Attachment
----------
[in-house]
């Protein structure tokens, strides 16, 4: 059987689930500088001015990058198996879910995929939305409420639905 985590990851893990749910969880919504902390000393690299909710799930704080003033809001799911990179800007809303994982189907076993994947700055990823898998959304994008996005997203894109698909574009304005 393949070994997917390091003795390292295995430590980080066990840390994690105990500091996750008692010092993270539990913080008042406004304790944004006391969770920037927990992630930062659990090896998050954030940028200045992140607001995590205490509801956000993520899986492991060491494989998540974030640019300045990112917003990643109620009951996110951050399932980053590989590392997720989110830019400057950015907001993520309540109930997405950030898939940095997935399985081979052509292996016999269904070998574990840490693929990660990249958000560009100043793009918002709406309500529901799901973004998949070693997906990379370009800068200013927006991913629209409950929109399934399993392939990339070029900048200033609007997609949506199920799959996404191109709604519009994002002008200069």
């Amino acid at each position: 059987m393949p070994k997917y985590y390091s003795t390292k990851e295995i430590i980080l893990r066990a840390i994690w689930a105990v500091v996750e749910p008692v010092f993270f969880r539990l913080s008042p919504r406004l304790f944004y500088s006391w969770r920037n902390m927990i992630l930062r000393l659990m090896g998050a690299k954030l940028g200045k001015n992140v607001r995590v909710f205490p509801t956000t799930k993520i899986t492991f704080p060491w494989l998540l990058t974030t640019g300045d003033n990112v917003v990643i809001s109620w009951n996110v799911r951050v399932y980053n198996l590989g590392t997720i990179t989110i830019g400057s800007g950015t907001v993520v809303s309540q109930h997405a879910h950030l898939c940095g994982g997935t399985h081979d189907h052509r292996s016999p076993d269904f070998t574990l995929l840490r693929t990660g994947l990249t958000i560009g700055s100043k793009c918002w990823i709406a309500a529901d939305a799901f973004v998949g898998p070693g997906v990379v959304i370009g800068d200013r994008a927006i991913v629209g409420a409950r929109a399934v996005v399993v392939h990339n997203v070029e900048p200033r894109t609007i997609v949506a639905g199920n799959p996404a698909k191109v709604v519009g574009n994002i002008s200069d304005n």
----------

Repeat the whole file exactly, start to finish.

[in-house]
């Protein structure tokens, strides 16, 4: 059987689930500088001015990058198996879910995929939305409420639905 985590990851893990749910969880919504902390000393690299909710799930704080003033809001799911990179800007809303994982189907076993994947700055990823898998959304994008996005997203894109698909574009304005 393949070994997917390091003795390292295995430590980080066990840390994690105990500091996750008692010092993270539990913080008042406004304790944004006391969770920037927990992630930062659990090896998050954030940028200045992140607001995590205490509801956000993520899986492991060491494989998540974030640019300045990112917003990643109620009951996110951050399932980053590989590392997720989110830019400057950015907001993520309540109930997405950030898939940095997935399985081979052509292996016999269904070998574990840490693929990660990249958000560009100043793009918002709406309500529901799901973004998949070693997906990379370009800068200013927006991913629209409950929109399934399993392939990339070029900048200033609007997609949506199920799959996404191109709604519009994002002008200069």
């Amino acid at each position: 059987m393949p070994k997917y985590y390091s003795t390292k990851e295995i430590i980080l893990r066990a840390i994690w689930a105990v500091v996750e749910p008692v010092f993270f969880r539990l913080s008042p919504r406004l304790f944004y500088s006391w969770r920037n902390m927990i992630l930062r000393l659990m090896g998050a690299k954030l940028g200045k001015n992140v607001r995590v909710f205490p509801t956000t799930k993520i899986t492991f704080p060491w494989l998540l990058t974030t640019g300045d003033n990112v917003v990643i809001s109620w009951n996110v799911r951050v399932y980053n198996l590989g590392t997720i990179t989110i830019g400057s800007g950015t907001v993520v809303s309540q109930h997405a879910h950030l898939c940095g994982g997935t399985h081979d189907h052509r292996s016999p076993d269904f070998t574990l995929l840490r693929t990660g994947l990249t958000i560009g700055s100043k793009c918002w990823i709406a309500a529901d939305a799901f973004v998949g898998p070693g997906v990379v959304i370009g800068d200013r994008a927006i991913v629209g409420a409950r929109a399934v996005v399993v392939h990339n997203v070029e900048p200033r894109t609007i997609v949506a639905g199920n799959p996404a698909k191109v709604v519009g574009n994002i002008s200069d304005n």